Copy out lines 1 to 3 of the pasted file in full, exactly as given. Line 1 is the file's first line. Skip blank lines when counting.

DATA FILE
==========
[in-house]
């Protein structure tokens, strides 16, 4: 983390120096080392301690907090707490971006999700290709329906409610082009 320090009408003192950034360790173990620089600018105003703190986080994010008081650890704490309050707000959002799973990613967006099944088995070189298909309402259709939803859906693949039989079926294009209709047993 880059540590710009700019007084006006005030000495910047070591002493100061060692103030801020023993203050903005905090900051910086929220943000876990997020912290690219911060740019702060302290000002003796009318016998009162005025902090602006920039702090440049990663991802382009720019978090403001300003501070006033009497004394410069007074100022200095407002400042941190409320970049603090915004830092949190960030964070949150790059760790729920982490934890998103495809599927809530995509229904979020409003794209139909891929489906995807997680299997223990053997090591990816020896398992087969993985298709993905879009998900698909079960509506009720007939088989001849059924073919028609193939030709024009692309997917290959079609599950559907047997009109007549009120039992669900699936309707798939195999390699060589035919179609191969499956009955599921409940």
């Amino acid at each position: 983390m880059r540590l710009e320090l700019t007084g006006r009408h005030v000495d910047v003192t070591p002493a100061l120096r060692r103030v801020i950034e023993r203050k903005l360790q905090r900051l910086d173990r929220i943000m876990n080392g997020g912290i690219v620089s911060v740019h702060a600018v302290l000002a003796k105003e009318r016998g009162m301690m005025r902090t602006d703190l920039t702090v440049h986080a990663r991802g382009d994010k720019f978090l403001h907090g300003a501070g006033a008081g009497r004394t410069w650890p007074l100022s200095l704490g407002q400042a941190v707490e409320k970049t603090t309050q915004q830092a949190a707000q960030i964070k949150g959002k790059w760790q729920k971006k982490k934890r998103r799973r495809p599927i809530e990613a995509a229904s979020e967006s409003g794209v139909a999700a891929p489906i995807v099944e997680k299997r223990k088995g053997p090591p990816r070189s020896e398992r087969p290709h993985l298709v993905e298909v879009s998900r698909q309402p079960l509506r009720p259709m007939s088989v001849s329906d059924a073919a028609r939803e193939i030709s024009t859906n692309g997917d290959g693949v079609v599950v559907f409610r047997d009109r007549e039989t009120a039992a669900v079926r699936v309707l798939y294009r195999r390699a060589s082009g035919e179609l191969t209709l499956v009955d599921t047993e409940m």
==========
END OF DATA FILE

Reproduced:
[in-house]
């Protein structure tokens, strides 16, 4: 983390120096080392301690907090707490971006999700290709329906409610082009 320090009408003192950034360790173990620089600018105003703190986080994010008081650890704490309050707000959002799973990613967006099944088995070189298909309402259709939803859906693949039989079926294009209709047993 880059540590710009700019007084006006005030000495910047070591002493100061060692103030801020023993203050903005905090900051910086929220943000876990997020912290690219911060740019702060302290000002003796009318016998009162005025902090602006920039702090440049990663991802382009720019978090403001300003501070006033009497004394410069007074100022200095407002400042941190409320970049603090915004830092949190960030964070949150790059760790729920982490934890998103495809599927809530995509229904979020409003794209139909891929489906995807997680299997223990053997090591990816020896398992087969993985298709993905879009998900698909079960509506009720007939088989001849059924073919028609193939030709024009692309997917290959079609599950559907047997009109007549009120039992669900699936309707798939195999390699060589035919179609191969499956009955599921409940």
């Amino acid at each position: 983390m880059r540590l710009e320090l700019t007084g006006r009408h005030v000495d910047v003192t070591p002493a100061l120096r060692r103030v801020i950034e023993r203050k903005l360790q905090r900051l910086d173990r929220i943000m876990n080392g997020g912290i690219v620089s911060v740019h702060a600018v302290l000002a003796k105003e009318r016998g009162m301690m005025r902090t602006d703190l920039t702090v440049h986080a990663r991802g382009d994010k720019f978090l403001h907090g300003a501070g006033a008081g009497r004394t410069w650890p007074l100022s200095l704490g407002q400042a941190v707490e409320k970049t603090t309050q915004q830092a949190a707000q960030i964070k949150g959002k790059w760790q729920k971006k982490k934890r998103r799973r495809p599927i809530e990613a995509a229904s979020e967006s409003g794209v139909a999700a891929p489906i995807v099944e997680k299997r223990k088995g053997p090591p990816r070189s020896e398992r087969p290709h993985l298709v993905e298909v879009s998900r698909q309402p079960l509506r009720p259709m007939s088989v001849s329906d059924a073919a028609r939803e193939i030709s024009t859906n692309g997917d290959g693949v079609v599950v559907f409610r047997d009109r007549e039989t009120a039992a669900v079926r699936v309707l798939y294009r195999r390699a060589s082009g035919e179609l191969t209709l499956v009955d599921t047993e409940m």